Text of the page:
A phobia is an irrational fear. It is occasionally argued that the source of negative views of homosexuality is the fear that one might have homosexual inclinations, but it is a considerable stretch to claim that source for all negative views. It seems obvious that some people are opposed to homsexuality because they think their religion condemns it, some because they think it has bad consequences, and some for any of a variety of other reasons. Labelling all of them "homophobic" is a way of (falsely) implying a single cause for the conclusion--and, by doing so, attempting to stigmatize all those who hold it and dismiss all possible reasons they might have.
A second example is the term "racism." In a recent exchange here, Mike Huben referred to "racist science" in a context where it meant "(hypothetically) correct scientific research that demonstrated the existence of differences among the races" (if this is not a fair summary, I expect Mike to correct it). That was a striking definition of the way "racist" is used to mean, not "hating or despising other people because of their race" but "holding beliefs on racial subjects other than those of the person using the word." Again, that usage is an implicit argument and a dishonest one, since the implication again is that the only possible reasons for disagreeing with the speaker's views on the subject are bad ones.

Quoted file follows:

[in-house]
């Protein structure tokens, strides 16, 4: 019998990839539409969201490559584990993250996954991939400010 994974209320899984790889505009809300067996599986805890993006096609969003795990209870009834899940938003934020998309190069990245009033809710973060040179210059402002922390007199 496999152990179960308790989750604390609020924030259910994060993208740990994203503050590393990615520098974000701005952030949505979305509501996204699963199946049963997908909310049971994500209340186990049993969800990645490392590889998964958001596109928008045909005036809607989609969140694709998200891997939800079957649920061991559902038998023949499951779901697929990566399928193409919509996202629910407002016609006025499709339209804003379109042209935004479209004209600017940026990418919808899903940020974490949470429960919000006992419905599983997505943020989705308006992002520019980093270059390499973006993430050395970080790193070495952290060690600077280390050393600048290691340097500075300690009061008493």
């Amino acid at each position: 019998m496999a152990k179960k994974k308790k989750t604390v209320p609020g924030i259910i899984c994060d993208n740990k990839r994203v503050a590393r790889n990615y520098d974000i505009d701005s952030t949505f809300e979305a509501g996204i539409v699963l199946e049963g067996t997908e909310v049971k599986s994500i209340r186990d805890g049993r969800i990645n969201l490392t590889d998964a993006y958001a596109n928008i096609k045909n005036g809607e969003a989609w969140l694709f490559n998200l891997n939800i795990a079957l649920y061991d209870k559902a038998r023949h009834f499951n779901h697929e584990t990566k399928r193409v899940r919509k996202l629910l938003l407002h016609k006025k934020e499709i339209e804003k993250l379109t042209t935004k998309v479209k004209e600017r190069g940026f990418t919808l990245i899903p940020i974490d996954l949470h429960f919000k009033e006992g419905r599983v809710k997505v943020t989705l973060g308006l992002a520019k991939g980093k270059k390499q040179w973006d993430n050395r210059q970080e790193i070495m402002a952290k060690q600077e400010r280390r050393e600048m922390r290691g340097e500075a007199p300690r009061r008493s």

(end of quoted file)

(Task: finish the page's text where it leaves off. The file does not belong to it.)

The pattern is not limited to people whose politics I disagree with. Libertarians do the same thing. In our context, the question is how to label people who disagree with libertarian views, on particular subjects or more generally. The two popular choices are "statist" and "collectivist."
Both are wrong. There are lots of reasons why someone might favor the draft, or minimum wage laws, or price controls, or the war on drugs. Worship of the state is no doubt one possible reason, but certainly not the only one. Belief that what really matters is the collective and not the individual is one possible reason but not the only one. Each of those views could readily be held by someone who agreed on the whole with libertarians about values, outcomes they wanted, but disagreed about the consequences of particular policies. Most obviously, someone might favor the draft because he believed it was necessary in order to defend the U.S., and want to defend the U.S. precisely because he was in favor of freedom and thought the U.S. was much freer now than it would be if someone else conquered it.
In each of these cases, the pattern is the same. We have a conclusion that might be reached for any of a variety of reasons. Someone who wants to attack the conclusion does it by picking one reason he considers particularly unattractive and indefensible, using that reason to label the conclusion, and thus (dishonestly) implying that anyone holding the conclusion does it for that reason.